Preventing cancer isn’t as simple as avoiding sugar. Consuming some sugar for energy is necessary for your body. Too much sugar may be linked to obesity, which is directly linked to cancer development.
You have probably heard to avoid sugar because “sugar feeds cancer.” This is partially true, but it can be misleading.
Sugar can seem nearly impossible to avoid, as you find it in traditional desserts, processed foods, and more naturally in the form of fructose and glucose in breads, fruits, and so many things we eat each day. But you can find healthier alternatives when it comes to sugar consumption.
Here’s what you need to know about how your diet may affect your cancer risk or even your cancer treatments.
- breast cancer
- prostate cancer
- colorectal cancer
- kidney cancer
- liver cancer
- pancreatic cancer
- uterine and ovarian cancers
Obesity is also linked to increased insulin resistance and type 2 diabetes, which is another risk factor for cancer. While sugar has a role, there are
Researchers continue to explore the link between sugar and cancer to discover if there’s a straight line between the two or if obesity is the most direct link. So far, the most compelling evidence surrounds breast cancer.
Yes. All cells — healthy cells and cancer cells — use sugar for energy.
Cancer cells consume 10 to 15 times more glucose than normal cells. That said, sugar alone does not necessarily cause cancer to develop or grow. Instead, it’s just what the cells use for energy.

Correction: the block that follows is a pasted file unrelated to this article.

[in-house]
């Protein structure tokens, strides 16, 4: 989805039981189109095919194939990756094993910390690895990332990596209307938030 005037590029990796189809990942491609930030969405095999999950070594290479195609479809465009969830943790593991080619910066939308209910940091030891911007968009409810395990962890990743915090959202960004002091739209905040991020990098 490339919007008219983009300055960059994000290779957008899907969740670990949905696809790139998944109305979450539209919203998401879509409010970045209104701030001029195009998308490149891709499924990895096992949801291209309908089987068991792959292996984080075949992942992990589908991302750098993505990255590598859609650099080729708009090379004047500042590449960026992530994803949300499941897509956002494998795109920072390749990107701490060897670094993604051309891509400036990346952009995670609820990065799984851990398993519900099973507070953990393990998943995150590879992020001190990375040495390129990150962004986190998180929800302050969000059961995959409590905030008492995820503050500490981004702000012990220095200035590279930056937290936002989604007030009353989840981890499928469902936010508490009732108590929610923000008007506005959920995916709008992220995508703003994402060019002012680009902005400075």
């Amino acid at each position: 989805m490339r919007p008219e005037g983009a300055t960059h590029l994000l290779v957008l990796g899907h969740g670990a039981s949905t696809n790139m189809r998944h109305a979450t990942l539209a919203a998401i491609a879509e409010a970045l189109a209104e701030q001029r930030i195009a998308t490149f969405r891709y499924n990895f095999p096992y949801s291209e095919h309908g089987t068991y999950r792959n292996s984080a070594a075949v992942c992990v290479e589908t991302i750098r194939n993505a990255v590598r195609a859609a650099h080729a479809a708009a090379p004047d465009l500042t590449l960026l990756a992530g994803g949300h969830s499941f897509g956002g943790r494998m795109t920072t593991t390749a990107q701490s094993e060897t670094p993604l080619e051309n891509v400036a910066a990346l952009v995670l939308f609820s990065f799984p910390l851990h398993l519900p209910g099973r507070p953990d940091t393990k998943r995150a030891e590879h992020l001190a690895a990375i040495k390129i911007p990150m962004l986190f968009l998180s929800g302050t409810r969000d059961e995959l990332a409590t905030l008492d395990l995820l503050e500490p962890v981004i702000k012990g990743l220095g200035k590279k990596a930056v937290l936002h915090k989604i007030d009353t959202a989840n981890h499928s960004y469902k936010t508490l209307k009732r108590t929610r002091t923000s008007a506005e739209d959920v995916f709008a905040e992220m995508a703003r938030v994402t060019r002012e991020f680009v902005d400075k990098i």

More research is also ongoing in this area.
Other foods that might feed cancer cells
Foods/ingredients that may increase a person’s risk include:
Researchers say that most studies about the direct connection between sugar and cancer have been inconclusive. Instead, the relationship may be more complicated and depend on the person, their specific cancer, and other individual factors.
Eating sugar will not make cancer grow. Likewise, avoiding sugar entirely will not starve cancer and make it go away. Instead, a diet high in sugar and fats may lead to obesity, inflammation, and insulin resistance.
Researchers say it’s this broader connection that may promote tumor growth.
Again, excess sugar consumption is associated with obesity, inflammation, and insulin resistance. The connection between all these moving parts is what may increase a person’s risk for cancer.
Of all cancers, researchers say the types that respond most to sugar are
It’s important to note that the
Chemotherapy is a cancer treatment that kills off both cancer cells and normal cells in the body. One side effect of chemotherapy is low blood sugar (hypoglycemia) due to things like nausea, vomiting, ad decreasing appetite.
As far as consuming sugar while actively in chemotherapy, there isn’t enough research to show it has an impact one way or another.
In addition, foods that are high in sugar, like packaged desserts, provide mostly empty calories and may not support your body as well as whole foods during chemotherapy.
- meats that are red or processed
- beverages that are sweetened with sugar
- other foods/grains that are highly processed
While this list does not say to avoid specific sugary foods, many highly processed foods contain particularly high amounts of sugar. The
The ACS recommends eating a varied diet with a focus on whole fruits, vegetables, beans and legumes, and whole grains.
Preventing cancer isn’t as simple as avoiding sugar. You need to consume some sugar for energy and to fuel all the cells in your body. Excess or added sugar in packaged foods or beverages may be linked to obesity, which is directly linked to cancer development.
Before you restrict your daily intake, speak with your doctor if you have concerns. Your doctor may refer you to an oncology dietitian who can help you come up with an eating plan that works best for you.